1. That’s extremely unfortunate that he got to ya’ll like that. National parks were created for the enjoyment and benefit of the people. Nowhere does it say, “except during hunting season.” You had every right to be there so long as you were there for your enjoyment. Conversely, the same could be said about him, but I would argue that you were there enjoying the national parks as they were intended. Not even Teddy Roosevelt, an avid hunter in his time, was permitted to hunt in a national park.

      Either way, I hope we get this resolved in a manner that most people will agree is a good course of action.

  6. Mike, as always a thought provoking article…. I agree that this needs to be resolved correctly, and I hope quickly – although nothing that has to go through a political machine ever seems to be resolved correctly or quickly.
    While visiting the Tetons in October my husband had set up at one of the Teton over-looks taking some night shots, waiting for the sunrise…. arriving after us, there were hunters that informed us we were going to spook the elk away, basically giving us a guilt trip for interfering with their roadside ‘hunt’ – as you said, that is NOT a real hunt – we just ignored them and kept to ourselves and they eventually left, but it really left a bad taste to see such an attitude.
    It would be really great if a buffer zone could be established to help protect the bears and wolves, not sure how large it would need to be, but our current system is not helpful to anyone except those who hunt only for the kill thrill.

    1. That’s extremely unfortunate that he got to ya’ll like that. National parks were created for the enjoyment and benefit of the people. Nowhere does it say, “except during hunting season.” You had every right to be there so long as you were there for your enjoyment. Conversely, the same could be said about him, but I would argue that you were there enjoying the national parks as they were intended. Not even Teddy Roosevelt, an avid hunter in his time, was permitted to hunt in a national park.

      Either way, I hope we get this resolved in a manner that most people will agree is a good course of action.

  7. You might want to read BYU professor Tom Smith’s study on the Efficacy of Bear Deterrent Spray in Alaska before making remarks about bear spray being “roughly 100% effective against charging bears.” Sixty two of 72 incidents involved non-aggressive bears that were stationary or making a slow approach. Most of the people who used bear spray were agency personal engaged in bear management activities, or hikers. Nobody who used bear spray had a rifle in hand when s/he needed to use bear spray. In the Sept/Oct 2012 issue of Sports Afield, Tom Smith said, “If I’m actually out hunting and I have a gun in my hands and suddenly a bear comes at me–do you think I’m going to lay the gun down and pick up bear spray? Are you out of your mind?”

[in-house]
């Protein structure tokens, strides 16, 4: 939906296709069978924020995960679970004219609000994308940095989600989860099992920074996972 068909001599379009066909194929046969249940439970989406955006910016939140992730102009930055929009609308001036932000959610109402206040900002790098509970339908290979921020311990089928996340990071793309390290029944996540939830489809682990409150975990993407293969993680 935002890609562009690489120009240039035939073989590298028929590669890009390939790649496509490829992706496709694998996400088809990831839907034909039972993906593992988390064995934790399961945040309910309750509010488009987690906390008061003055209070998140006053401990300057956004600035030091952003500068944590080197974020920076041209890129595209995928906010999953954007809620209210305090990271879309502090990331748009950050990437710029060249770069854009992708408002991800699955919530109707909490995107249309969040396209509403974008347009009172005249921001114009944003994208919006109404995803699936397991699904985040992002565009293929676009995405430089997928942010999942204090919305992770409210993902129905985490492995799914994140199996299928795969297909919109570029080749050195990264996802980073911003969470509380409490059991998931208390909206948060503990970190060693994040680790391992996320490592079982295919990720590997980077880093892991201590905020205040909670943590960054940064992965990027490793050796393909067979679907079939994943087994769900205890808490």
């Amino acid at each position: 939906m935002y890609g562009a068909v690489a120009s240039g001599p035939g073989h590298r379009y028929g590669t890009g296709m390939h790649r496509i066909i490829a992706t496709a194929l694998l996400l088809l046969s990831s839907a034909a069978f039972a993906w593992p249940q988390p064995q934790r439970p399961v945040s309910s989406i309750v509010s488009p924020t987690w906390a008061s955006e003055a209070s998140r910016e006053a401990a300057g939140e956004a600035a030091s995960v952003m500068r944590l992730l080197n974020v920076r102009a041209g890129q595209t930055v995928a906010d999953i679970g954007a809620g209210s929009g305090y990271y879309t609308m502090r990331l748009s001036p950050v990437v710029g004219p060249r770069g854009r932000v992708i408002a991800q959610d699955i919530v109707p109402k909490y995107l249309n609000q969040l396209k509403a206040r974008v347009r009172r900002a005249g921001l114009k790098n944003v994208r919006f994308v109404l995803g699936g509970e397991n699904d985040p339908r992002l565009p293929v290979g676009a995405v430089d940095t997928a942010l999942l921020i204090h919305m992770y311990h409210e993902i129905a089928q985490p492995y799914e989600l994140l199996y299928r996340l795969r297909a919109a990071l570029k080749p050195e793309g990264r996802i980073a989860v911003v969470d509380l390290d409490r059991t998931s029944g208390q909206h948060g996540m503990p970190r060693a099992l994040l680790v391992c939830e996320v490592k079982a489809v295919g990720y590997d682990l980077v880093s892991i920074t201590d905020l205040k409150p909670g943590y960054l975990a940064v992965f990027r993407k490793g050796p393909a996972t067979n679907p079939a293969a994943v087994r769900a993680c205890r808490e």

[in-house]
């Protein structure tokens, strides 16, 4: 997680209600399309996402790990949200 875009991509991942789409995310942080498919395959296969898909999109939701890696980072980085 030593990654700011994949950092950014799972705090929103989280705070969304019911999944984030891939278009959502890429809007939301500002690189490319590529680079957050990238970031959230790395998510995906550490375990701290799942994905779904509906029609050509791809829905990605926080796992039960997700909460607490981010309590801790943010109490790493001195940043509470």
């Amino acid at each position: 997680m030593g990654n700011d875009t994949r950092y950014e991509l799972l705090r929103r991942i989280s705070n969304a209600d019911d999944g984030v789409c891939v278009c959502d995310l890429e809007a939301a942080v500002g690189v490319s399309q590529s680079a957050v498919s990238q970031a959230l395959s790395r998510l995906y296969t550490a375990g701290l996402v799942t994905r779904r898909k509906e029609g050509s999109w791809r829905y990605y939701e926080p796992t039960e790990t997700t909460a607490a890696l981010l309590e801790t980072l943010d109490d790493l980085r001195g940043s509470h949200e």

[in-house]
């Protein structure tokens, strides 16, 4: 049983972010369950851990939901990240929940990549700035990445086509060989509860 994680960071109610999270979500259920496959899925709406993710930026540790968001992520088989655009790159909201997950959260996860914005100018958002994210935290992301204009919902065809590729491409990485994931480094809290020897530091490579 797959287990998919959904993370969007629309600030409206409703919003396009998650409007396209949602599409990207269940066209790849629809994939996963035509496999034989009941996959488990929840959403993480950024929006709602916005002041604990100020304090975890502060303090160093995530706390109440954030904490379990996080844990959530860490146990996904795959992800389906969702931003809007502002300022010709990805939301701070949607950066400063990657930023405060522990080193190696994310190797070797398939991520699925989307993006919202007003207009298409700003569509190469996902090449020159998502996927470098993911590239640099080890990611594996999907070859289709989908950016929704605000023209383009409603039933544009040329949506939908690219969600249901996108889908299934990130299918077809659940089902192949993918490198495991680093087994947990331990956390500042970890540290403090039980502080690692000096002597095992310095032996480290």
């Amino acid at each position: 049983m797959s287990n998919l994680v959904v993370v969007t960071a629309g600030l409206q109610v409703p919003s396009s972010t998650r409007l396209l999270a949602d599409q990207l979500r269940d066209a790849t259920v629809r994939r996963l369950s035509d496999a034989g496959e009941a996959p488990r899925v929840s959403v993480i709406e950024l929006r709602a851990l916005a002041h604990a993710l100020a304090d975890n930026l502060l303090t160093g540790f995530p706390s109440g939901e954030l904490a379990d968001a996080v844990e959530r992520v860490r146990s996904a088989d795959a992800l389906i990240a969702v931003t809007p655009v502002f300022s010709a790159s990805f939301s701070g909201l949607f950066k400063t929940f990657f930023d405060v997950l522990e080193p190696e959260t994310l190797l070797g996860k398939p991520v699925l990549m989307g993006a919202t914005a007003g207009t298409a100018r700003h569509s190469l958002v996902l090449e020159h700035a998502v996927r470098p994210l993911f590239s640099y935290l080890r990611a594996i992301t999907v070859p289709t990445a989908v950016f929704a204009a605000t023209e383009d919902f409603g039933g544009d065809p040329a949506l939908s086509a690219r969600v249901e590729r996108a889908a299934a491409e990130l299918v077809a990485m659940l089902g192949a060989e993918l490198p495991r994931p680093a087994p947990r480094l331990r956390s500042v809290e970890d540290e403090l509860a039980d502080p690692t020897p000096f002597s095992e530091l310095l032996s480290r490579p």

Having said that, the elk reduction hunt in GTNP goes back to the days of Krushchev and the Berlin Wall. If we can topple the Berlin Wall, why can’t we advance elk management from the 1950s to 2012?

    1. Good points, Dave. Although I should have linked to the article I was referencing: http://missoulian.com/news/state-and-regional/research-bear-spray-stops-angry-grizzlies-better-than-guns/article_b0d338b6-7638-11e1-b809-0019bb2963f4.html

      That study suggested that it was 98% effective against charging grizzlies, which was the case in the Teton Park incident. If there’s some new information I’ll look into it. Unfortunately though, you’re right about hunters not putting down the gun. That’s a hard fact to work around.

      That’s a great analogy about the Berlin Wall though! Great point.

  8. You might want to read BYU professor Tom Smith’s study on the Efficacy of Bear Deterrent Spray in Alaska before making remarks about bear spray being “roughly 100% effective against charging bears.” Sixty two of 72 incidents involved non-aggressive bears that were stationary or making a slow approach. Most of the people who used bear spray were agency personal engaged in bear management activities, or hikers. Nobody who used bear spray had a rifle in hand when s/he needed to use bear spray. In the Sept/Oct 2012 issue of Sports Afield, Tom Smith said, “If I’m actually out hunting and I have a gun in my hands and suddenly a bear comes at me–do you think I’m going to lay the gun down and pick up bear spray? Are you out of your mind?”

    Having said that, the elk reduction hunt in GTNP goes back to the days of Krushchev and the Berlin Wall. If we can topple the Berlin Wall, why can’t we advance elk management from the 1950s to 2012?

    1. Good points, Dave. Although I should have linked to the article I was referencing: http://missoulian.com/news/state-and-regional/research-bear-spray-stops-angry-grizzlies-better-than-guns/article_b0d338b6-7638-11e1-b809-0019bb2963f4.html

      That study suggested that it was 98% effective against charging grizzlies, which was the case in the Teton Park incident. If there’s some new information I’ll look into it. Unfortunately though, you’re right about hunters not putting down the gun. That’s a hard fact to work around.

      That’s a great analogy about the Berlin Wall though! Great point.